While not a great report, there are some positive aspects in this month’s RPI.

Economic News This Week

  • Real gross domestic product increased 6.4% on an annual rate in the first quarter, per the Bureau of Economic Analysis’ first estimate. As a point of reference, in the fourth quarter of 2002 GDP increased 4.3%. The U.S. economy is now within one percentage point of where it was when the pandemic struck last year. Many economists are surprised at the fast recovery and attribute it to consumer spending on big ticket items like cars and furniture. Government spending on stimulus to consumers, vaccines and aid to business helped, too.
  • Initial jobless claims decreased 13,000 for a total of 553,000 for the week ending April 24. The 4-week moving average fell by 44,000 to a level of 611,750. The drop in claims, while small, was at least moving in the right direction.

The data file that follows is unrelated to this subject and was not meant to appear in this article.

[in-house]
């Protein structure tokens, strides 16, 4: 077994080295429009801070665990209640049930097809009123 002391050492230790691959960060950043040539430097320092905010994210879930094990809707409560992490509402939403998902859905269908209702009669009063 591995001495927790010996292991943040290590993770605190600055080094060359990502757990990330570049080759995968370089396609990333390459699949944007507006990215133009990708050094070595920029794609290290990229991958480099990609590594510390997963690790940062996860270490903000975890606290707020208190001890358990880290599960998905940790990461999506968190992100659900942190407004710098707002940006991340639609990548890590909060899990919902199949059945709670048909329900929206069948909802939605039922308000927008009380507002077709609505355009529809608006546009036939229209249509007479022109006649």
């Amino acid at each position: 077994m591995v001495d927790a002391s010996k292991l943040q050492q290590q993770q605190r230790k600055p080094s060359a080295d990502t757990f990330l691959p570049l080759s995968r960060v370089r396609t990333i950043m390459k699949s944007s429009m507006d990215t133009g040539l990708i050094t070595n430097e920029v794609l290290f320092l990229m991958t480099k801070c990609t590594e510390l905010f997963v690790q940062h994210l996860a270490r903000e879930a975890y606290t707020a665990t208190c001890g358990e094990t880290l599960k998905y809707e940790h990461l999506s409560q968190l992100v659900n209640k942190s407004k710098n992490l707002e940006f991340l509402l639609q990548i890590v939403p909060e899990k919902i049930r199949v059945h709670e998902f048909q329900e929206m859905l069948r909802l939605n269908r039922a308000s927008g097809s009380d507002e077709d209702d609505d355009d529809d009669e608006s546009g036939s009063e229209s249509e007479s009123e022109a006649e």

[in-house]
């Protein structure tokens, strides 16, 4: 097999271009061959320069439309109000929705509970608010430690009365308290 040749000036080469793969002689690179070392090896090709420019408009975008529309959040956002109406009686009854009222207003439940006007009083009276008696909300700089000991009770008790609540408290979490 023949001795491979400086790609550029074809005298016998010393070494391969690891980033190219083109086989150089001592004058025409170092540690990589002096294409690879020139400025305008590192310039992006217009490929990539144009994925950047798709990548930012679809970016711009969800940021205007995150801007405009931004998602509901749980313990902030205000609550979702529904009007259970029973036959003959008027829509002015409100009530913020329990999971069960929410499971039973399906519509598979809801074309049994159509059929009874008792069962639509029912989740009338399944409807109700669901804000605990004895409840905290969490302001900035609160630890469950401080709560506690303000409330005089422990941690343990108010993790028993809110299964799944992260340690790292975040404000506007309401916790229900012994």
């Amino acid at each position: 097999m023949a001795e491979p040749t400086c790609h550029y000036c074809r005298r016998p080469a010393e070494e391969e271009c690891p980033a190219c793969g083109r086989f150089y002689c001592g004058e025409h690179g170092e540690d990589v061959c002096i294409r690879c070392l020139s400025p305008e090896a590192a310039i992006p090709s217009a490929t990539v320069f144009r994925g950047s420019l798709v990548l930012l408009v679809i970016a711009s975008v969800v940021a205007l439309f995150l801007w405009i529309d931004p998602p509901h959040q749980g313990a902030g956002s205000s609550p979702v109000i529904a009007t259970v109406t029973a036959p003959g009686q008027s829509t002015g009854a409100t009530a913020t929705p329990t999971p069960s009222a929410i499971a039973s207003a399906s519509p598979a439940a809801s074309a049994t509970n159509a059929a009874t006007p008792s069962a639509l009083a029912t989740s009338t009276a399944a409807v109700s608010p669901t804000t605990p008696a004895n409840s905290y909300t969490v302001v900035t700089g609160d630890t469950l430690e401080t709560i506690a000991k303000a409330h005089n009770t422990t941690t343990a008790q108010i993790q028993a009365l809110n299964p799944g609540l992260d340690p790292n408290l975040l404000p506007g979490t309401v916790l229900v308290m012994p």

• Personal income increased 21.1% in March, while personal outlays increased 4.2%, per the Bureau of Economic Analysis. Personal income is at a record high going back at least to 1946. The $1.9 trillion stimulus package from the federal government certainly helped drive this increase.
  • The Chicago Business Barometer hit a 38-year high in April. The index increased 5.7 to a level of 732.1. The New Orders Index rose 9.9 points to near a 7-year high. The Order Backlog Index rose an impressive 16.2 points. The Employment Index inched up only 1.7 points, but it was the second successive month in expansion territory.
  • The University of Michigan April Index of Consumer Sentiment’s final reading improved more than what was forecasted. The final reading of 88.3 in April was up from 84.9 in March. The Current Economic Conditions Index finished April at 97.2, up 4.2 points from March. The Index of Consumer Expectations came in at 82.7 compared to 79.7 in March.